Did you know that your business could be generating even more revenue online?
The solution to the challenge lies in the positioning of the design elements within your website.
Not sure what that means or how to do it?
Don’t worry. We’ll guide you every step of the way.
There’s an easy answer to that question!
52% of website users choose to not purchase from a website due to poor navigation and the overall aesthetics of the website.
In short, the position of the design elements of your website matter. A great deal!
Strong call-to-action buttons, directional cues, large visuals and a consistent flow should never be ignored when designing a website. If they’re neglected, they’ll cost you in the long-run.
If you're a business owner looking to give your website a facelift - keep reading.
The bite-size tidbits in this post will put your company on the fast track to better collaborating with your design team when creating your website.
If you’re a designer, this blog will provide you with great design positioning cues to ensure your clients are getting the maximum return on investment.
Whether you’re thinking about a website redesign or working on a client’s website, it’s important to first understand the value of a website audit.
Before diving into a redesign, conduct a website audit on your client’s site or your own. Understand its existing challenges and find solutions for element positioning and content-word selection.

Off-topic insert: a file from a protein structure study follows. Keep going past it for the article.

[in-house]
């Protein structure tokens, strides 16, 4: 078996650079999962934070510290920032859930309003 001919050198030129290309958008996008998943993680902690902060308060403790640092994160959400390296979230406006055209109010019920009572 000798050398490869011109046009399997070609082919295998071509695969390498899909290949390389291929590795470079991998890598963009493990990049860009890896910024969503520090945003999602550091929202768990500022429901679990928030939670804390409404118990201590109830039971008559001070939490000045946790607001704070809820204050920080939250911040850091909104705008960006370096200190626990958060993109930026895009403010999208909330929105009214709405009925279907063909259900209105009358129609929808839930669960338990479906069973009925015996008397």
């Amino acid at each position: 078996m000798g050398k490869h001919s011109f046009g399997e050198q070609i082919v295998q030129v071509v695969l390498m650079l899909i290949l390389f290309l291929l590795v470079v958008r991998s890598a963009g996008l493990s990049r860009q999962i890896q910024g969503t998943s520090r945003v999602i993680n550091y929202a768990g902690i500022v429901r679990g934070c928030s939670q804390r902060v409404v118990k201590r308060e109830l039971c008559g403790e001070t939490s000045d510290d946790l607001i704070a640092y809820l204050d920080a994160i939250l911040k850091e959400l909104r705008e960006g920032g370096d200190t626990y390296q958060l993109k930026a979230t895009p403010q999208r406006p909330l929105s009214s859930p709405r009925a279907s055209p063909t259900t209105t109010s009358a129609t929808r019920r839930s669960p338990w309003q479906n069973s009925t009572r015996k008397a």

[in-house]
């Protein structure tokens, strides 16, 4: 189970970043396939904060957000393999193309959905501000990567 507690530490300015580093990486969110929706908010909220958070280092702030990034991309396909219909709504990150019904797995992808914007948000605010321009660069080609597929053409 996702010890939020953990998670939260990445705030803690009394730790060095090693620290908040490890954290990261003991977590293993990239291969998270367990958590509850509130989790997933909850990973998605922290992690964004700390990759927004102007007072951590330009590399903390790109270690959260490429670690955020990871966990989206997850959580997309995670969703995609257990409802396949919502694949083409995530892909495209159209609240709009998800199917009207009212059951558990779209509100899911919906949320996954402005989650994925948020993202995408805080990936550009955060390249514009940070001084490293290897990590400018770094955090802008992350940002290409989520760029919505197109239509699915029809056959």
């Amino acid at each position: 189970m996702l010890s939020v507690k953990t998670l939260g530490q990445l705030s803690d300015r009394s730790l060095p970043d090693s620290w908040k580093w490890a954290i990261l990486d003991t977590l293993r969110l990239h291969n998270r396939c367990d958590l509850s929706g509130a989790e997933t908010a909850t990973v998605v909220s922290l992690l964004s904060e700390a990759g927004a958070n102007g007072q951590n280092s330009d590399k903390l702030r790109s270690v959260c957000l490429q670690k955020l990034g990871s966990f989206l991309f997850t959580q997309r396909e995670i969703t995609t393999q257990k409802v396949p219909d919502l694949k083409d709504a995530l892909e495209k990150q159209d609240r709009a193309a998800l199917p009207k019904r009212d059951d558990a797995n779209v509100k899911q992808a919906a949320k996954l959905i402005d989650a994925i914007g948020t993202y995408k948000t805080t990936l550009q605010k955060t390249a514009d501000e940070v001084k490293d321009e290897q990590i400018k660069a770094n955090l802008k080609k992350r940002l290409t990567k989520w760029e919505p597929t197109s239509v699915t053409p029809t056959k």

Below is an example of an audit, done by FlightMedia.
Pro-Tip: Try using tools such as CrazyEgg, a heat mapping software that enables you to gain a better understanding of how visitors are interacting with your website. Or you can try MouseFlow, an analytics tool that records users’ behavior in real time.
Want to convert website visitors into customers? Here’s how to harness the power of design element positioning to your benefit.
We’ll use the redesign strategy for Simply Investing - a small business offering financial tools for investing - as a guide.
We’ll dissect the 10 design elements you need use to get the visitor’s attention and position them to make online purchases.
Telling a convincing story allows users to connect with the product or service.
In this way, you can leverage the user’s feelings and evoke emotion - a strategy that results in action, such as making a purchase.
The original home page design, below, lacks real-life imagery and doesn’t connect the audience with the product or service. The two-toned coloring feels dated and the limited call-to-action provides an unclear path for what the user should do.